Short URLs Can Be A Security Vulnerability

Accelerated Mobile PagesI’ve written about URL shorteners on this blog before. I’m not a fan. While I recognize that short URLs are great for branding and sharing, they’re also fragile and prone to link rot. A recent study from Martin Georgiev and Vitaly Shmatikov reveals yet another reason to be careful with short URLs, especially when they’re used as a quick and easy way to share information from web applications and the cloud. Short URLs can create security and privacy issues.

URL shorteners are simple in principle. They create a mapping between a long URL and a shortened version created by the service. A user enters the long URL, and the service then generates a short URL, stores the mapping between them in its database, and returns the short URL to the user. When the short URL is used, the service looks up the mapping in its database and forwards the user to the long URL.

The fragility here is obvious: if the URL shortening service is unavailable, the short link will not function. That’s bad enough for temporary availability problems, but link shortening services are vulnerable to the same pressures as other online services — the businesses behind them may decide they don’t want to maintain the service and then every short link simply stops working. It’s link rot on a massive scale.

The security issue caused by short URLs is a result of their shortness. Most short URLs are comprised of a root domain with a path made of a few letters and numbers.

http://littleurl.eg/679hy8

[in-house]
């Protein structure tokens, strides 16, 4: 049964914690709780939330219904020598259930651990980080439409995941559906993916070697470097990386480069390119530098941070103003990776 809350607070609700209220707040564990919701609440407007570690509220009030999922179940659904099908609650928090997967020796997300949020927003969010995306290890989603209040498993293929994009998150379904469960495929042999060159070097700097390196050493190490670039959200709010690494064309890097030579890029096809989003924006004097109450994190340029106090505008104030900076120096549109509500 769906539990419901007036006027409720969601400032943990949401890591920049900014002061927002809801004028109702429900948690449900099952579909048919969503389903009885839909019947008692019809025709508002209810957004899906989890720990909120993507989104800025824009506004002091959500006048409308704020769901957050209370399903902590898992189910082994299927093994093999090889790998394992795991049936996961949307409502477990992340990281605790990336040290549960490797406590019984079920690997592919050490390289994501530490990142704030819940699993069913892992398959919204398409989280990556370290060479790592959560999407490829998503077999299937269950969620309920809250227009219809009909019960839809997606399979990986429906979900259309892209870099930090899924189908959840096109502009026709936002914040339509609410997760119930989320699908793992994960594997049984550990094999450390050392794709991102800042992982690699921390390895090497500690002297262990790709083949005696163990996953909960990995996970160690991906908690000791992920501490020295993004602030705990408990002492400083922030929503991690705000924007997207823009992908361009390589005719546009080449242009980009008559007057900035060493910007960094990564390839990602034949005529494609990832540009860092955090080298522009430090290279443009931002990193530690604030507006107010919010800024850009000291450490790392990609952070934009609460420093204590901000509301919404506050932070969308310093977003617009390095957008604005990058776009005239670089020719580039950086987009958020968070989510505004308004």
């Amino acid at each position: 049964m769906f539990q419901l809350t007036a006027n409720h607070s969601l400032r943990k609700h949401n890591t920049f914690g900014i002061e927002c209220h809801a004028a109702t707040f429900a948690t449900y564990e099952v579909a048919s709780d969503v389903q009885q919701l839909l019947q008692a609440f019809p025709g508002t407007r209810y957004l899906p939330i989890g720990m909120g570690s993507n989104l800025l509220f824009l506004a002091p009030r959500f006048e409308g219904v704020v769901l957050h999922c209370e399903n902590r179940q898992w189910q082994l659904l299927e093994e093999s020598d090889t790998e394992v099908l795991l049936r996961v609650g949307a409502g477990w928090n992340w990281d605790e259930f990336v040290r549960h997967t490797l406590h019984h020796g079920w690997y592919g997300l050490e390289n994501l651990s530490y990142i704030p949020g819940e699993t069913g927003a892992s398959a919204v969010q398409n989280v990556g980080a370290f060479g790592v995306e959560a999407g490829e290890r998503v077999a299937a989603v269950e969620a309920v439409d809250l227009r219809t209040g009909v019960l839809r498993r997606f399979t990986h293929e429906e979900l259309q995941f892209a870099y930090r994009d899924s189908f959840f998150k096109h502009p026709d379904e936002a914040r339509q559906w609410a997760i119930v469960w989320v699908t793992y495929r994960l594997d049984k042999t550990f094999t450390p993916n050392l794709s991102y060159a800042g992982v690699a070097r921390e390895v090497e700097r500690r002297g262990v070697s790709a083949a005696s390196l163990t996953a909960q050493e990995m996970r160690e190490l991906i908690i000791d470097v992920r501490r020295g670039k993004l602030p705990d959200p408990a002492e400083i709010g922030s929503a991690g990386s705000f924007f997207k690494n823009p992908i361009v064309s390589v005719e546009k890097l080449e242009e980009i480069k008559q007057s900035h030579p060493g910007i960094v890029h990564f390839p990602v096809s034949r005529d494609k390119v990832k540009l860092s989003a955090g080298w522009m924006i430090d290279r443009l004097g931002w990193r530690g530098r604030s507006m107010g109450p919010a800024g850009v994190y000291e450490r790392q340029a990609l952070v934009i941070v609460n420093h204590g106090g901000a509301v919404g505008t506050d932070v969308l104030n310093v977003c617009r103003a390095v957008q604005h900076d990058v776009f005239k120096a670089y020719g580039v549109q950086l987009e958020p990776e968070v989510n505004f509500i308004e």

The path is the problem. There simply aren’t all that many combinations of letters and numbers in a six character string. In fact, for six character strings comprised of all the letters and numbers, there are about 622 combinations. That’s a big number, to be sure, but it’s not so big that it’s impossible for a motivated attacker to generate all the combinations and try them out. It would take time and a few servers, but, as the researchers showed, it’s entirely possible to figure out a significant chunk of a service’s shortened URLs. If your web app generates short URLs with the hope that guessers will be confounded by the number of possible combinations, you might be exposing users to risk.

Of course, there are ways around the problem, including requiring users to be logged-in before loading pages, but, nevertheless, enumerating and visiting the link space for a URL shortener could present useful information to an attacker, especially if your application uses an easily guessed URL structure for its long URLs. In that case, if the attacker finds one working short URL, they’ll be able to work out other working URLs within the same account from the URL pattern.

Short URLs are a compelling tool for marketers and businesses that value their concision, but if your short URLs are too short, users’ content may not be safe.

Matthew Davis is a technical writer and Linux geek for Future Hosting.

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